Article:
The current understanding is indeed that a technical barrier (i.e. the failure of perturbation series due to asymptotic freedom) is complicating the analysis of the low energy regime.
However, one might look at the problem from a slightly conceptual point of view. The Lagrangian of QCD, which defines the theory, is defined in terms of fundamental fermionic degrees of freedom, which we associate with quarks. At high energies, there is a direct correspondence between those theoretical degrees of freedom and the observable free ones. At low energy, the case is not that simple. The observed degrees of freedom at low energies are hadrons, they are no longer fundamental but show inner structure. The question is now: in which way does the inner structure of hadrons relate directly to the quark degrees of freedom of the high energy theory? There is no clear answer to this question. One may view hadrons as consisting of so-called "constituent quarks", which models baryons as three-quark and mesons as two-quark bound states. As a result of the strong interaction involving gluons, there is no direct correspondence between the quarks in the QCD Lagrangian at high energy and the constituent quarks at low energy.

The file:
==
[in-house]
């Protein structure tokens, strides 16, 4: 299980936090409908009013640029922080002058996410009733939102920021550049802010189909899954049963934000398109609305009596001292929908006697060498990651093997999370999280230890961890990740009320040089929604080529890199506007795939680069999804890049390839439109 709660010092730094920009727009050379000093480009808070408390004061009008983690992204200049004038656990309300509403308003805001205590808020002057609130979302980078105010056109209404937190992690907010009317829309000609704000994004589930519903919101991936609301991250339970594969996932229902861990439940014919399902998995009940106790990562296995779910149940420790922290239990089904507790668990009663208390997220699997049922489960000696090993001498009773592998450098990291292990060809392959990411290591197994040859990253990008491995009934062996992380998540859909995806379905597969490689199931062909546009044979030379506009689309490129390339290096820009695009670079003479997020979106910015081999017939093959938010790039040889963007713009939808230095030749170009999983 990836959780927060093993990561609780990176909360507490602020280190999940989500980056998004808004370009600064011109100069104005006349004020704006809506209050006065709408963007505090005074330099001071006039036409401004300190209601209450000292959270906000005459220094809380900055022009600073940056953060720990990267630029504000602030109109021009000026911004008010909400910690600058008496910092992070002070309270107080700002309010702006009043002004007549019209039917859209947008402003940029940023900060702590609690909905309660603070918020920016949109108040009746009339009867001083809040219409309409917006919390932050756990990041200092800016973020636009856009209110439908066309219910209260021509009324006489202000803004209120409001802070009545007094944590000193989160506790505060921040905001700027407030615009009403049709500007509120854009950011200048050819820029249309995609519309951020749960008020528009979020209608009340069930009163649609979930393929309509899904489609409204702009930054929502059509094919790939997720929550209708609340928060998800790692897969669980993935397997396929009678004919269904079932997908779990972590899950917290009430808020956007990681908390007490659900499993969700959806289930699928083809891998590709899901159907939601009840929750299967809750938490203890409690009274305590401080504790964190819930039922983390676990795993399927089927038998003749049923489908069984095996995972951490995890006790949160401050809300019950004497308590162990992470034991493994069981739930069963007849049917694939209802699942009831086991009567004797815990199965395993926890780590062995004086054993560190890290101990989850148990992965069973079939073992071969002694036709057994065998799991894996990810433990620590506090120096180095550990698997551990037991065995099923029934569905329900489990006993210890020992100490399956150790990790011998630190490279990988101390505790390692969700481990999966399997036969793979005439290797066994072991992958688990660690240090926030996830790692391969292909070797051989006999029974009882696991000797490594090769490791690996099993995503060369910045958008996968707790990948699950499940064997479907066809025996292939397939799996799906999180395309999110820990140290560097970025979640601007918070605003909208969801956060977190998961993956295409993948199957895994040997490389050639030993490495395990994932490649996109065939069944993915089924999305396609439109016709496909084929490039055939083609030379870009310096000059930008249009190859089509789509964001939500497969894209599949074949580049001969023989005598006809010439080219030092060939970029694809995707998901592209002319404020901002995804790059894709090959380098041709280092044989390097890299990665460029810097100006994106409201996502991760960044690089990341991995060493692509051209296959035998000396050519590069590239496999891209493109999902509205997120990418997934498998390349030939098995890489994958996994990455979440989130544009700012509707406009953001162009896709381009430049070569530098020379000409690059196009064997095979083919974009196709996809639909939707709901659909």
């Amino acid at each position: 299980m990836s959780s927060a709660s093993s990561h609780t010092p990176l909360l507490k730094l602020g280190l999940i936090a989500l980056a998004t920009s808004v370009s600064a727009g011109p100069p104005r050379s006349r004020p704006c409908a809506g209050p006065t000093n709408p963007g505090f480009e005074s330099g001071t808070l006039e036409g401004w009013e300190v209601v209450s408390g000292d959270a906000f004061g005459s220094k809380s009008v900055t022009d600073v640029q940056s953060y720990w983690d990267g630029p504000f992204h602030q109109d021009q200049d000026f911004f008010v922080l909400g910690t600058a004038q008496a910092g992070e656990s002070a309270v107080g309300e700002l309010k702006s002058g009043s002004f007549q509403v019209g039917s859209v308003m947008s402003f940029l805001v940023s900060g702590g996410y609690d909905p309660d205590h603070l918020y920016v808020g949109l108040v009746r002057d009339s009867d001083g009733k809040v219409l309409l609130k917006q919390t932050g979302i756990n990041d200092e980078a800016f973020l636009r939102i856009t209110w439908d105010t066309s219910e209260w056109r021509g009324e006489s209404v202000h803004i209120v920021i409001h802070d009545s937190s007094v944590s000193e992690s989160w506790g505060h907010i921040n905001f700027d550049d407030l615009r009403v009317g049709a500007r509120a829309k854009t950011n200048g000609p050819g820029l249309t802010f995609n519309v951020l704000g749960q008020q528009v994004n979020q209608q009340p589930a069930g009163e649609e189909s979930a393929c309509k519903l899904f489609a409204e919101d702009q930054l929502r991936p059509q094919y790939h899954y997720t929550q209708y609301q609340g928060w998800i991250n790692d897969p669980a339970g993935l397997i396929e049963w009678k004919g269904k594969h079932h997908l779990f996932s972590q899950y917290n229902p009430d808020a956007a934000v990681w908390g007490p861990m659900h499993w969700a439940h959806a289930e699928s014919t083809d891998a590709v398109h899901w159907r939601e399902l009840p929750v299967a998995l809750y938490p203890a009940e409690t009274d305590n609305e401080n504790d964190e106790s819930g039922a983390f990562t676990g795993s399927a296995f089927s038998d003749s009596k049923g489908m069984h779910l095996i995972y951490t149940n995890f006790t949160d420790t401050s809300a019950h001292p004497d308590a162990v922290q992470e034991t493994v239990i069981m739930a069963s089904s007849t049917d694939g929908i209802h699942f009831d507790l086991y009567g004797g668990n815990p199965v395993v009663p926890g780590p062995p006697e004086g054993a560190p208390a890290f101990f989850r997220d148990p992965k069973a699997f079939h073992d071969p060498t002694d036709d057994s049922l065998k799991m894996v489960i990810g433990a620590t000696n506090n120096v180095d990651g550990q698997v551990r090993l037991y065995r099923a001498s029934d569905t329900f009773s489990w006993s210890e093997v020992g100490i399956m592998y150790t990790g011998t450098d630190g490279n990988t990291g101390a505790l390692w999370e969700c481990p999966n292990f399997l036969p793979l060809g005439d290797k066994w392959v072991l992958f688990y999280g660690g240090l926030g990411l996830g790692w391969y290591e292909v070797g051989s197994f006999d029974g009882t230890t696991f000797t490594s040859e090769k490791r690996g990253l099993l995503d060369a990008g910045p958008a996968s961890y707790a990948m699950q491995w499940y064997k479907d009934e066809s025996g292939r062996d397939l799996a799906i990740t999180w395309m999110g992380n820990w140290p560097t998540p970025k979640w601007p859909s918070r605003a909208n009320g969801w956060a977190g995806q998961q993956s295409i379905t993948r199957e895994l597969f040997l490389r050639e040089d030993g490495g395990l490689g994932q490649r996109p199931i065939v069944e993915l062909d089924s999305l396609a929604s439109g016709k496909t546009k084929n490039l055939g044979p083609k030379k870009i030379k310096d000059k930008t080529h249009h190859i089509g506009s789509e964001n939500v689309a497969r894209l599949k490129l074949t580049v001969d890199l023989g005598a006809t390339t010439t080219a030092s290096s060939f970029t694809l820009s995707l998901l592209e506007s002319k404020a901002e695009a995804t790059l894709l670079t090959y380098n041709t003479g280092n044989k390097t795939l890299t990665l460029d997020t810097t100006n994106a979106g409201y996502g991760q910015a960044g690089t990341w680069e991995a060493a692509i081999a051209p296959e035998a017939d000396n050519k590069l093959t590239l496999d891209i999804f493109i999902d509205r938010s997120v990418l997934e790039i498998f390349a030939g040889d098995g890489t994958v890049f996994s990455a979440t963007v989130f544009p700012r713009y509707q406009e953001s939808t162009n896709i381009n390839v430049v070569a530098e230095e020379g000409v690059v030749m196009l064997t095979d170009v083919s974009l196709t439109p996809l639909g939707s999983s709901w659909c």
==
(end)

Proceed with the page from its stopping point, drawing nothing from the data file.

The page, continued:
This might not be the expected answer, but I hope it could nevertheless give some insight into the problem.